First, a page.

Ur-Athaz the Unconquered
For eons, the elves were the only civilized species in the world. They had not yet founded their brilliant shimmering cities or joined together in powerful magical kingdoms, but they had language, art, culture, and a rudimentary understanding of magic. They favored natural places, particularly forests, and lived in large clan groups in dwellings formed from their surroundings.
They knew, almost instinctively, that another species would rise up from the variety of animals that filled their world, but they didn’t know when. Therefore, It came as something of a surprise when a group of explorers happened upon a settlement. It was built near a river delta that would one day become the southern strait of the Celestial Sea during the Great Rebellion against the Gloriana, many millennia hence. Of course, the gods had not yet been created, and even the Fall of the Discordant Voice was far in the future, so the Celestial Sea was at that time only a large mountain lake, its eventual straits mere rivers that led to the ocean. There, among the delta of one such river, elf met human for the first time. To say it went poorly would be an understatement.
The elves were young and proud in those days, filled with notions of their own greatness and importance. When the explorers looked upon the humans with their primitive tools and clothing, their crude dwellings, and language that was little more than the gruntings of their animal forebears, the elves were horrified. The notion that these savages would live as equals to them was abhorrent, and they set about attempting to, as the elves put it at the time, “protect and guide humanity through their infancy and introduce them to the benefits of a superior culture”.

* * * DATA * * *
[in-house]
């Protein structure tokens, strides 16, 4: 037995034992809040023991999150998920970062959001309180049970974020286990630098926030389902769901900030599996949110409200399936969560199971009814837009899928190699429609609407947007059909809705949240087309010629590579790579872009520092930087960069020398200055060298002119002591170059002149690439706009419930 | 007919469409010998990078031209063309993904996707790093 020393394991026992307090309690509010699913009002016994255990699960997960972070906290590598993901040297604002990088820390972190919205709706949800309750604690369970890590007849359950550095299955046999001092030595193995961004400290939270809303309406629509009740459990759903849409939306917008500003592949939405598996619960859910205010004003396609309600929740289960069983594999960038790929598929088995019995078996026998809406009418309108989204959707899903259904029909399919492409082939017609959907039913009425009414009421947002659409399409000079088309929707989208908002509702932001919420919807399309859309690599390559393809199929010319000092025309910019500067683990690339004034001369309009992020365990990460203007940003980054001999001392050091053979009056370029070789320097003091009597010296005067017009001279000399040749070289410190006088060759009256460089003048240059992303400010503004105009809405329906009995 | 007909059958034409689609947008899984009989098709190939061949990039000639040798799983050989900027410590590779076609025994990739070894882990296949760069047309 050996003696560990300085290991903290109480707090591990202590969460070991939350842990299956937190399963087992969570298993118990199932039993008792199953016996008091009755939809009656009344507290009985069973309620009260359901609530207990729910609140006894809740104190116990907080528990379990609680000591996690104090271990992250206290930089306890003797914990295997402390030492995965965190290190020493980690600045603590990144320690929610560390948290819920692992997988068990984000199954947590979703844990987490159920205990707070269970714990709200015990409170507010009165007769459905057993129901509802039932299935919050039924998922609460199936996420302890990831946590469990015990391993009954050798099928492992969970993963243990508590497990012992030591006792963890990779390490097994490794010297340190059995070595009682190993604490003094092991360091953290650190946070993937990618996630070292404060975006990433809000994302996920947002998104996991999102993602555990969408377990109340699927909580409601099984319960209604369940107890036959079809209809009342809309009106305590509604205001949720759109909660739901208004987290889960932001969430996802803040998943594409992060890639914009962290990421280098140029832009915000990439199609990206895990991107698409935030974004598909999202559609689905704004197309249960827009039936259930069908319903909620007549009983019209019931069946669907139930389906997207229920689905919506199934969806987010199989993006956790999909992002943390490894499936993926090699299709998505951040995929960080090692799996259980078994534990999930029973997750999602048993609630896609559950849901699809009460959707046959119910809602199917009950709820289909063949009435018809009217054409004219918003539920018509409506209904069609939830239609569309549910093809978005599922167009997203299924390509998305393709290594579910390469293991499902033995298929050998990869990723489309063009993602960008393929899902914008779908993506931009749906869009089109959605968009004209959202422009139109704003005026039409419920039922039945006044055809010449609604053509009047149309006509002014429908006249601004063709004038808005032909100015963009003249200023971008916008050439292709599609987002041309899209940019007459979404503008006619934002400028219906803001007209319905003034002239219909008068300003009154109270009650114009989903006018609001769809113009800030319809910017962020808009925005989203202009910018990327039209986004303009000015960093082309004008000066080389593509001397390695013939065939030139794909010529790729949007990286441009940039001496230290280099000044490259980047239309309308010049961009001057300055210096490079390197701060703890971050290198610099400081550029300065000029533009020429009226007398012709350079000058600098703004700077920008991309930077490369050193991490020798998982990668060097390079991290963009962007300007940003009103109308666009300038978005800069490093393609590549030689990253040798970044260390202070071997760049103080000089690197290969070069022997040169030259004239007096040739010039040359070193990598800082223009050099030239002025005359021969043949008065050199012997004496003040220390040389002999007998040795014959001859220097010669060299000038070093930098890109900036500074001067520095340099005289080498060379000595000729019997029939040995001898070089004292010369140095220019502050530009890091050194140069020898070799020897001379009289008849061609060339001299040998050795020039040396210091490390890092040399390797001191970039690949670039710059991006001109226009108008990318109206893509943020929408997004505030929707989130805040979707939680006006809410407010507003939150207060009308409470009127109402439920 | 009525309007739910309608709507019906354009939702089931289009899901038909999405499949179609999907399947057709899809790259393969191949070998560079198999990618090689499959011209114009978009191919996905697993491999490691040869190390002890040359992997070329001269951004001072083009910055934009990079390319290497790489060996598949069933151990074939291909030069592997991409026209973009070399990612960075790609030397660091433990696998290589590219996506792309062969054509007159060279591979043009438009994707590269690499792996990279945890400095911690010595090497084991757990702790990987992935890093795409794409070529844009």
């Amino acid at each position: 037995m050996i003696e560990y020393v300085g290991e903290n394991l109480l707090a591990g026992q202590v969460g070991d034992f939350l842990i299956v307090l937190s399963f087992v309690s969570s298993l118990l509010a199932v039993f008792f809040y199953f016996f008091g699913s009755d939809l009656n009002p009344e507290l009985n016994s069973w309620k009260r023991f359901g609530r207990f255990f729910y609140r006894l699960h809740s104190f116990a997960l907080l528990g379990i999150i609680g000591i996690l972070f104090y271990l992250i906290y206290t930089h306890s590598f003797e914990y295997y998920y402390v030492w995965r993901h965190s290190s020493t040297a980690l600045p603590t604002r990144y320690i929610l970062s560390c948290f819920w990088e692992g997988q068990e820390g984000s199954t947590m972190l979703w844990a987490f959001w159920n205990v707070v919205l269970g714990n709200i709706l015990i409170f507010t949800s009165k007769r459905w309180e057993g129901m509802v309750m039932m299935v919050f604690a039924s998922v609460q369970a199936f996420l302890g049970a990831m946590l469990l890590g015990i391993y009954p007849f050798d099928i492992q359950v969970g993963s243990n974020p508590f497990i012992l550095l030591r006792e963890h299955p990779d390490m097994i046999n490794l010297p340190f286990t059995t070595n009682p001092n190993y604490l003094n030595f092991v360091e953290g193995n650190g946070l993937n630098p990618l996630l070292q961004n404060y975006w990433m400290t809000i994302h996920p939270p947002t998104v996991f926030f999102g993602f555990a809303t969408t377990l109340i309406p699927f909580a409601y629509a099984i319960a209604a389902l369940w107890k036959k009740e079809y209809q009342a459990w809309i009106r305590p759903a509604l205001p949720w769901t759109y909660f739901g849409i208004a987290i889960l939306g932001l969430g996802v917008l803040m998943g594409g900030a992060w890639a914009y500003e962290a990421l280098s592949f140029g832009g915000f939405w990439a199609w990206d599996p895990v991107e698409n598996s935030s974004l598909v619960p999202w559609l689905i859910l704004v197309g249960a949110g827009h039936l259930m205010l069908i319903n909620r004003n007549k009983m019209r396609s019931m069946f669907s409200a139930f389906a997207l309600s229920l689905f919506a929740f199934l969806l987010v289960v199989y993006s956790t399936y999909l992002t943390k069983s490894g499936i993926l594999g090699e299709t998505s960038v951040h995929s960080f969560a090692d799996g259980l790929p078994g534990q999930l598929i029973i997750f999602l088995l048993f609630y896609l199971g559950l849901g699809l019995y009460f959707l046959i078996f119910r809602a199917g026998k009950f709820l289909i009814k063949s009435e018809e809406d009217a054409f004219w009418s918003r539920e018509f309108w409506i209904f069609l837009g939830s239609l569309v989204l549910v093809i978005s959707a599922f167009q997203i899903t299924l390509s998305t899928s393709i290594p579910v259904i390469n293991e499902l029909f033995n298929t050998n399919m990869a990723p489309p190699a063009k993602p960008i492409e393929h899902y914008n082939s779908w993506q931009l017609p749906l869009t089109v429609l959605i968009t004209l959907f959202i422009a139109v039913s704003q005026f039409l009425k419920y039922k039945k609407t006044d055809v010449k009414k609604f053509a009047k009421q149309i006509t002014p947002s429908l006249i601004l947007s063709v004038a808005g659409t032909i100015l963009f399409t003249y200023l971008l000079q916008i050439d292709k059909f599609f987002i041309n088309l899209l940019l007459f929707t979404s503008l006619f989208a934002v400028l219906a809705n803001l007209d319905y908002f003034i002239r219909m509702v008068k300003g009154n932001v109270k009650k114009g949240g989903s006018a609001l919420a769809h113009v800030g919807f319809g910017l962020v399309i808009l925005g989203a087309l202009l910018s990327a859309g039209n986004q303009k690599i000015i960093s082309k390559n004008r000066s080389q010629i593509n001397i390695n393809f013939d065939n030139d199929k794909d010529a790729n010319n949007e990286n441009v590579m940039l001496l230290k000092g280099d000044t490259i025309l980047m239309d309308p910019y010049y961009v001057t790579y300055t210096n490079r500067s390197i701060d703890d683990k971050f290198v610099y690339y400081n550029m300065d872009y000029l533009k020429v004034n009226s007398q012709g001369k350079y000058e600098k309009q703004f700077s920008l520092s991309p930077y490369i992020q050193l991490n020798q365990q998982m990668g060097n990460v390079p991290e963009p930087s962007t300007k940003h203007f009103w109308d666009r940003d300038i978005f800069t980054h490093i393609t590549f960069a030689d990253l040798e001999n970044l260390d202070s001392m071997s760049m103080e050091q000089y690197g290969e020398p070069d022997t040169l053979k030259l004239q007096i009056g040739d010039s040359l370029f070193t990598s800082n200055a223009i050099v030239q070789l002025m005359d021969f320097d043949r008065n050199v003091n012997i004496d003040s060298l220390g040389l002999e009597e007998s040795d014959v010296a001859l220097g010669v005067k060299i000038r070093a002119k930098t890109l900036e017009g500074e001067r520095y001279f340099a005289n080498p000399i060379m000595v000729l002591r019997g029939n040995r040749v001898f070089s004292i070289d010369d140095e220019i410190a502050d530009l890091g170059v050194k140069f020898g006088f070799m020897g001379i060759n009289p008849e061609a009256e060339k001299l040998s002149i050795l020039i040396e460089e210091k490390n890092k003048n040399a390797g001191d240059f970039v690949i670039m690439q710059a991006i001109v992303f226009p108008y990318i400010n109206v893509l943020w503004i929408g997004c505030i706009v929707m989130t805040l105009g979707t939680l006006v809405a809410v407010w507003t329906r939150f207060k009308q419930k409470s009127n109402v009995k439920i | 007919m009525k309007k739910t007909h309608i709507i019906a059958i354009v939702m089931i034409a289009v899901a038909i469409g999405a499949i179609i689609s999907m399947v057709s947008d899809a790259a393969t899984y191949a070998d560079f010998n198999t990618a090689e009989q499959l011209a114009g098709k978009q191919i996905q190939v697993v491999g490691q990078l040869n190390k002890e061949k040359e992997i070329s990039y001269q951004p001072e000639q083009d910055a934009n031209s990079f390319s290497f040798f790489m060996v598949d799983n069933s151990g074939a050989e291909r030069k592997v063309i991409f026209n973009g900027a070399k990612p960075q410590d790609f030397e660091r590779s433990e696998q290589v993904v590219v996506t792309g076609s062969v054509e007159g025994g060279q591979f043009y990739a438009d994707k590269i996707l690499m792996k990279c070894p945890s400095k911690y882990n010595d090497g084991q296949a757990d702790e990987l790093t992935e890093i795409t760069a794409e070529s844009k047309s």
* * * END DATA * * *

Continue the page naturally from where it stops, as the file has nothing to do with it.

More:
There are many who believe that was the Celestial Choir’s intent for the elf/human relationship, but the corruption wrought upon the Song by the Discordant Voice led the elves to conquer and enslave the humans, exploiting them as laborers and servants, rather than nurturing them as students and proteges. The explorers returned to the woodland elf village that would one day become the kingdom of Lothrae, gathered a troop of elven hunters and warriors, and returned to the human village. The result was a bloody conflict that saw numerous dead on both sides and led to a generation of humans enslaved to the elves, as well as generations of mistrust.
The humans learned much from the elves, however, and some would say they learned far more than the elves would have liked. As humans had no magic with which to shape their surroundings, they took what they learned from the elves and developed the science of engineering. Thus it was humanity, not the elves, who built the first city, though it was not long before the elves learned from humanity’s example.
Ur-Athaz was built near the site of the original settlement at the height of humanity’s conflict with the elves. Its stout walls and cleverly constructed buildings resisted all attempts by even the most powerful elven magic users to take it, earning the city its “Unconquered” reputation for the first, but hardly the last, time. Ur-Athaz would prove its unconquerable status again and again throughout its long history, never falling to an outside force until only a few hundred years ago.
After the Fall of the Discordant Voice, Ur-Athaz became a sanctuary for elf and human alike during their war with the Fell. When the Priori arrived and brought their own inherent knowledge of building to the world, humans learned how to make their city even stronger. The assault on the Sky Palace of Solarion was launched from Ur-Athaz, and it was behind its stout walls, buttressed by elven spells and Priori engineering, that humans, elves, and Priori survived the tumultuous creation of the Celestial Sea.